The debate over genetically modified (GM) food has flared up again recently, after Greenpeace destroyed an experimental CSIRO wheat crop in Canberra on July 14.
The Australian Federal Police is now investigating Greenpeace over the incident, which CSIRO scientists claim has set their research back by up to a year.
Greenpeace argued the crop posed a threat to the environment and to human health. Plans are underway for human trials of the GM wheat before tests are first conducted on animals.
Greenpeace also accused the CSIRO of a conflict of interest for its closeness to several biotech companies, including NuFarm (the exclusive Australian distributor for biotech giant Monsanto), agribusiness giant Monsanto and Arcadia Biosciences (a US company with close ties to GM-giant Monsanto).
It also criticised Australia’s weak regulation of GM crops.
The CSIRO rejected that the wheat posed a threat, arguing that the modified wheat contained no genes from other organisms, and was designed to improve the crop’s nutritional value.
GM crops have become the source of increasing contention recently, in Australia and overseas.
Last year, Western Australian grain and meat farmer Steve Marsh had his organic certification revoked after “Monsanto Round-Up Ready” GM canola from a neighbouring farm spread into 70% of his farm.
Rather than supporting Marsh, the state government argued instead that organics standards be loosened to allow for GM contamination.
On July 27, Marsh told The Australian he had retained lawyers, and intended to begin legal action against his neighbour shortly, despite the conflict it might cause in the local community.
“The last thing that I want to do is to do this to a neighbour that I grew up with and went to school with … but this is a real serious problem we’ve got,” he said.
This is not the first time GM crops have escaped into the Australian environment. In 2009, GM canola seeds spilled from trucks near an experimental farm in southern NSW and spread rapidly in the wild.
An Office of the Gene Technology Regulator decision in 2003 that GM canola was “as safe as conventional canola” means that there are no transport restrictions on the GM seeds.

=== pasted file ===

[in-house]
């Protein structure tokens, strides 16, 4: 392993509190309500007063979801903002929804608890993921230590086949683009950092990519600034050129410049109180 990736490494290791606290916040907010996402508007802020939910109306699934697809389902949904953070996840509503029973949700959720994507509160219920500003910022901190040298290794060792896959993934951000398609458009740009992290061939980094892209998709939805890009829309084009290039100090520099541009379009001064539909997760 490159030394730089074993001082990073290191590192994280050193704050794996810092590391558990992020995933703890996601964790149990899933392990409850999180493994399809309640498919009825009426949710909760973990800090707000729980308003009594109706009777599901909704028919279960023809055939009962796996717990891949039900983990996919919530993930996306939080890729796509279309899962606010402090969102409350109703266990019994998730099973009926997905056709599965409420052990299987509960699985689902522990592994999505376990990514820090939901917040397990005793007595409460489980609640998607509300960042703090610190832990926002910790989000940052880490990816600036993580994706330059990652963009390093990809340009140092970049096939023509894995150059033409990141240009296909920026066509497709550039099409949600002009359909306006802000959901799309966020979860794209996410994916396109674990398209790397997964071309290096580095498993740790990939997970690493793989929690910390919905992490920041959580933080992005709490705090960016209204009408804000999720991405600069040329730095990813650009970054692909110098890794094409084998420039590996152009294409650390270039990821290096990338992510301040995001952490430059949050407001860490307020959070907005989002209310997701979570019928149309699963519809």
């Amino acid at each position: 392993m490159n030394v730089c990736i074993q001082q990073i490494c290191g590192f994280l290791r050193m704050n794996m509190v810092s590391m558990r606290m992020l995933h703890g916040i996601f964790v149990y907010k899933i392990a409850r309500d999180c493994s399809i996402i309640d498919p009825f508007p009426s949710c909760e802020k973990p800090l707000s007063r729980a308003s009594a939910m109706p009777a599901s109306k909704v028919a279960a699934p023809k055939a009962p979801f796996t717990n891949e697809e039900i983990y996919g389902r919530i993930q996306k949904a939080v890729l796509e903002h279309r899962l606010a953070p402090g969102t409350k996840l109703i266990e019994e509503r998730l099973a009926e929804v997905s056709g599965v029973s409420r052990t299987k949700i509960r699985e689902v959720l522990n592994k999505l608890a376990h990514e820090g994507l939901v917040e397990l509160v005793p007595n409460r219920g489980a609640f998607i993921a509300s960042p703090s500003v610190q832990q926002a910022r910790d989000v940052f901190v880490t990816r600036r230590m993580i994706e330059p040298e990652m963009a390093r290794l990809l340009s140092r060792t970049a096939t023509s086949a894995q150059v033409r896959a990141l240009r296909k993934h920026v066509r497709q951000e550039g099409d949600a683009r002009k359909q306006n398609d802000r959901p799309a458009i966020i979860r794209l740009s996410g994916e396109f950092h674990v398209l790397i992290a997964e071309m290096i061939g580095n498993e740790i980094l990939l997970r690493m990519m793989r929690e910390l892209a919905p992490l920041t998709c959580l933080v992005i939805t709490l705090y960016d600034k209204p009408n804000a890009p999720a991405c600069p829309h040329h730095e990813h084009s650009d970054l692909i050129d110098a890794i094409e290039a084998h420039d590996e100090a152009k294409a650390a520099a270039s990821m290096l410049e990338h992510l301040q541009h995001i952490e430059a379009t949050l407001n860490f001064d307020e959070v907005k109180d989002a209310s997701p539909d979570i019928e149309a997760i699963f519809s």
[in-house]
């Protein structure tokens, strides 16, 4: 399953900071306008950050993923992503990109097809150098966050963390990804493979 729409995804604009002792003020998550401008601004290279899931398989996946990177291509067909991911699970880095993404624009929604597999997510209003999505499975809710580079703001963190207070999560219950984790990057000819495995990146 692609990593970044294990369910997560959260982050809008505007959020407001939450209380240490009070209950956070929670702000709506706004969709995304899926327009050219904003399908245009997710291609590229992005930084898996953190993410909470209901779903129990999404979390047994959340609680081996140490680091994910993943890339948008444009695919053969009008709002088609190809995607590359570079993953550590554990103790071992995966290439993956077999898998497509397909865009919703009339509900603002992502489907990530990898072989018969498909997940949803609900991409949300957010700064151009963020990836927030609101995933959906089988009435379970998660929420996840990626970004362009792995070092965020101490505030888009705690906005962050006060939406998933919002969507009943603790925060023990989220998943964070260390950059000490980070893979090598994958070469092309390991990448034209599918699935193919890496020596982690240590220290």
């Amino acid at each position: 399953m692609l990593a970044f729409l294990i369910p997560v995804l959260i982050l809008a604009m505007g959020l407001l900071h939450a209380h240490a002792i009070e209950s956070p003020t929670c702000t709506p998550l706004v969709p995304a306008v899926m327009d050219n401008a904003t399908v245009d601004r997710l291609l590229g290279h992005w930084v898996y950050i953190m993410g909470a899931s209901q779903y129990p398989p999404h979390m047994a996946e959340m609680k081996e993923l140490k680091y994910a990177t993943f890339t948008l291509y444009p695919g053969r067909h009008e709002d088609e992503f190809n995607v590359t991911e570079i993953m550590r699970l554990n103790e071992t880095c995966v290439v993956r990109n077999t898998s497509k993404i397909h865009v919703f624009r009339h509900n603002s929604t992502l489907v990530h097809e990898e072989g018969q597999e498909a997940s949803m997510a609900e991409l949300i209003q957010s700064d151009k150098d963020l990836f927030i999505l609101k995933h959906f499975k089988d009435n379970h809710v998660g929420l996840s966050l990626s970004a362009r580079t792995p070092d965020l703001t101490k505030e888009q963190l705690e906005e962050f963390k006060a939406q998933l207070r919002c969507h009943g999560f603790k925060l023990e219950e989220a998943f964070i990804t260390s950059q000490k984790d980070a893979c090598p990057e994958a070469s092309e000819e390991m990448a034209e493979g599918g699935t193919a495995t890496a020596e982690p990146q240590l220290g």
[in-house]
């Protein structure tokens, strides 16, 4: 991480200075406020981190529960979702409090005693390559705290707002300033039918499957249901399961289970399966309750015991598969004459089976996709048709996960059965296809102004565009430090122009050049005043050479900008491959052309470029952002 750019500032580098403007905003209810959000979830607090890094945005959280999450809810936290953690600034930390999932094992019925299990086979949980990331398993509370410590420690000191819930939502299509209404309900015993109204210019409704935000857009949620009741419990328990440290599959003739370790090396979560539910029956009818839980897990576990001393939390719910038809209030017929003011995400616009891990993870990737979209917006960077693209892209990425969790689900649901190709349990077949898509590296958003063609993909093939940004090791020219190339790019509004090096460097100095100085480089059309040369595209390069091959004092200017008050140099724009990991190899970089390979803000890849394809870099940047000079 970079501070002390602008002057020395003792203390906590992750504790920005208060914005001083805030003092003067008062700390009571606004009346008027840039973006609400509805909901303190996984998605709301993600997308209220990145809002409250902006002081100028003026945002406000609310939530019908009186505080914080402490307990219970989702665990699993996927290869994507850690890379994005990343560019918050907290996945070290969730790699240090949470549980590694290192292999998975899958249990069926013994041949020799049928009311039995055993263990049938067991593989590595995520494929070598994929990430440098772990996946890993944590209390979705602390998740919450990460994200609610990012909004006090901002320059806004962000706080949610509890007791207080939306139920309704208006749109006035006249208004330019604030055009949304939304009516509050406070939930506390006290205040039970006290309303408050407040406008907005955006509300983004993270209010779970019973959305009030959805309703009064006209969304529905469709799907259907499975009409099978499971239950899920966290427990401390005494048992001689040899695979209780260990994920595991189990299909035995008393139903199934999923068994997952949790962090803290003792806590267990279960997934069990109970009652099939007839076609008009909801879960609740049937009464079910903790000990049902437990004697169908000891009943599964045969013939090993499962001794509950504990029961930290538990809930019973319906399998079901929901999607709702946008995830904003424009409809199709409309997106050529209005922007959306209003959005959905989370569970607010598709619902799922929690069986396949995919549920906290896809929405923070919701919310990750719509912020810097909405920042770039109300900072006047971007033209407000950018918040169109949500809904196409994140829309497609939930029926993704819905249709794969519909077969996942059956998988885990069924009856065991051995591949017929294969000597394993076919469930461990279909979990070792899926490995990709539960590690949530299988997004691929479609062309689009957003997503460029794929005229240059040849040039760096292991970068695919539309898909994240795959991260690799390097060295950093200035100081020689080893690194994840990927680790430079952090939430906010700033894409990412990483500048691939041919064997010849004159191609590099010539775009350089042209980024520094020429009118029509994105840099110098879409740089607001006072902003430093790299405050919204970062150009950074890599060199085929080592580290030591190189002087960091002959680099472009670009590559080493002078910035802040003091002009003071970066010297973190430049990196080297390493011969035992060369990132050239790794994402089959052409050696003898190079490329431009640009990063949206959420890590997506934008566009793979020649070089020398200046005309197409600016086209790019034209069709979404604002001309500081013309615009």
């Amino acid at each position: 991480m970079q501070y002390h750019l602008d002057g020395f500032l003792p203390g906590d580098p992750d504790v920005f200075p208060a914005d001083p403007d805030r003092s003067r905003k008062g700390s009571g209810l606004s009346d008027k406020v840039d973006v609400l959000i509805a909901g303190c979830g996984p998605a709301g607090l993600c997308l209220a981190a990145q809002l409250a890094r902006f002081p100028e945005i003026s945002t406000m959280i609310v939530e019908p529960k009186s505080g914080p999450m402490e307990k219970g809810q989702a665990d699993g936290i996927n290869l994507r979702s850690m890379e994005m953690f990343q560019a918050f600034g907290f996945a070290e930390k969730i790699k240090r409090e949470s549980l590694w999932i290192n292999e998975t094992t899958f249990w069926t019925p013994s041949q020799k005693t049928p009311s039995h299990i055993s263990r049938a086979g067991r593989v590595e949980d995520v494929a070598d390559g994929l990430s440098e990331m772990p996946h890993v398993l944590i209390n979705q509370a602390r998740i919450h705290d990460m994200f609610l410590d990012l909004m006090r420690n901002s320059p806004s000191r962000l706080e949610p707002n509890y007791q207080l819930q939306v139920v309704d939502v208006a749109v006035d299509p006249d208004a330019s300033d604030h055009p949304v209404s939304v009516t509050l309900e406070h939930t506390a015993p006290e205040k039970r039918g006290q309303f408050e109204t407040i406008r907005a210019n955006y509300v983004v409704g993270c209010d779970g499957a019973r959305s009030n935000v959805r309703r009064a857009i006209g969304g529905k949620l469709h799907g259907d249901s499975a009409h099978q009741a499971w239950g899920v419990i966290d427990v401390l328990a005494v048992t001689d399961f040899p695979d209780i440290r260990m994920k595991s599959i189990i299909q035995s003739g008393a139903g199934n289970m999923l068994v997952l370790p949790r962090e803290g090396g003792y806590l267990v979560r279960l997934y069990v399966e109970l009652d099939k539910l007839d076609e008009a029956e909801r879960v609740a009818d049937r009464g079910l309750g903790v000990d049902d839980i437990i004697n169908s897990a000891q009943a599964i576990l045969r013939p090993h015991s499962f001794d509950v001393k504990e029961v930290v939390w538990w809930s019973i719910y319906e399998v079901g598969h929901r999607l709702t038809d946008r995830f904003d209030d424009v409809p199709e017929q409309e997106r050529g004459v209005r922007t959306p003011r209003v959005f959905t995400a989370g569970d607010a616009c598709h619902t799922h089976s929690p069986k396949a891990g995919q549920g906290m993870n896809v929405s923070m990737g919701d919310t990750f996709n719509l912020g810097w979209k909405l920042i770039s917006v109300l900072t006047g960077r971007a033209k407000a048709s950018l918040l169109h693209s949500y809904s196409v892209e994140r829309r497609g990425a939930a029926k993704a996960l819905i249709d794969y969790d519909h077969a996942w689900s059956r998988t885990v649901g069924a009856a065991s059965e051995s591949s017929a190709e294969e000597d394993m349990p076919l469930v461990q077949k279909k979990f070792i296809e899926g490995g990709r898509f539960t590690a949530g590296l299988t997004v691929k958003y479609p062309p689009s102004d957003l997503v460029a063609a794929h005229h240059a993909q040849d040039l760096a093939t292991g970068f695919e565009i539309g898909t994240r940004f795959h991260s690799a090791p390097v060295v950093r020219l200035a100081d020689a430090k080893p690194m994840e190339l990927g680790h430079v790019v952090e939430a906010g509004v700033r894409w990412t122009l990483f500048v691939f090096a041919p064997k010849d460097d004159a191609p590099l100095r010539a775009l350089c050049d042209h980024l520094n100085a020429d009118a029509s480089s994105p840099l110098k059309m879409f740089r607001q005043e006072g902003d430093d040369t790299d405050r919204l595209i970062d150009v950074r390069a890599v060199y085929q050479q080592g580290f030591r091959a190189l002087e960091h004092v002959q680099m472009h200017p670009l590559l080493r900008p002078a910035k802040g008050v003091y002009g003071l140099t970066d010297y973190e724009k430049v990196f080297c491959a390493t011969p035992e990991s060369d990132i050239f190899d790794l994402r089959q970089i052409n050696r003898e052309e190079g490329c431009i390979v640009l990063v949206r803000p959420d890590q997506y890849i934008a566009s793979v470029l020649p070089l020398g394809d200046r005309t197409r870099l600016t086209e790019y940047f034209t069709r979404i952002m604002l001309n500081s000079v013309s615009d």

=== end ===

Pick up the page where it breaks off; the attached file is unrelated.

Geoffrey Carracher from the Network of Concerned Farmers has similar concerns about GM wheat.
He told the Truefood Network on July 22: “As a farmer, I am concerned about the long history of contamination by GM crops in Australia. I don’t want to see my crops contaminated by GM wheat, as so many farmers are experiencing right now with GM canola.”
Among the other dangers linked with GM crops are horizontal gene transfer — when genes from one species “jump” to other species.
Another problem is the high levels of weedkillers such as RoundUp that are used on the crops, which have been linked to health problems — including birth defects — in humans and livestock.
Recent research also implicates heavy chemical use on GM crops in the appearance of virulent new “superweeds” and a new highly resistant plant disease.
GM food has never officially been found “safe” to consume, and is coming under increasingly strict regulation internationally.
All of the world’s other major wheat exporters — Canada, the United States, the European Union (EU) and Russia — have rejected GM wheat as unsafe, and refuse to allow its cultivation.
GM seeds are banned in many parts of the EU, and in late July, the Hungarian government destroyed more than 400 hectares of GM corn that had slipped through its ban.
Despite this, Australia appears to be heading in the opposite direction, a fact that could have serious implications for the wheat industry if key export destinations or markets decide to restrict or avoid GM products.
The President of the Canadian Farmers’ Union warned in 2004: “People do not want GM in their daily bread and those countries that grow it will find markets closed or discounted because of GM wheat.”
The only GM crops now grown in Australia are cotton and canola, but both are under widespread cultivation in several states. Australian non-GM canola sells for about 50 dollars more than the GM variety.
There is another, more sinister aspect to the GM industry, which is dominated by corporate biotechnology giants such as Monsanto.
The intellectual property rights attached to GM crops pose a threat to farmers’ livelihoods and to countries’ food security, as the right to use GM “products” such as seed can be restricted to those who have bought a license.
To ensure their profits are maximised, biotech companies have modified many GM crops to produce sterile seeds — so-called “terminator seeds”. This prevents farmers from storing a part of their harvest for re-planting, instead forcing them to buy more GM seeds at market price.
Growing food shortages have induced a number of African countries — most recently Kenya — to allow the importation of GM grains, despite local outcry.
Proponents of GM crops point to such cases as evidence of the need for GM to feed the planet’s growing population. This argument ignores the fact sufficient food can be grown by conventional, and more sustainable, methods.
The World Health Organisation says up to one third of the world’s food — especially grain crops — is spoiled by poor storage.
Farmers around the word are beginning to campaign against GM crops and the companies that produce them. On June 23, a petition carrying 5,000 signatures was tabled in the West Australian parliament, calling for an inquiry into the 2010 lifting of a moratorium on GM canola.
In the United States, more than 270,000 organic farmers have filed a pre-emptive lawsuit against Monsanto for the inevitable harm that GM contamination will cause their livelihood.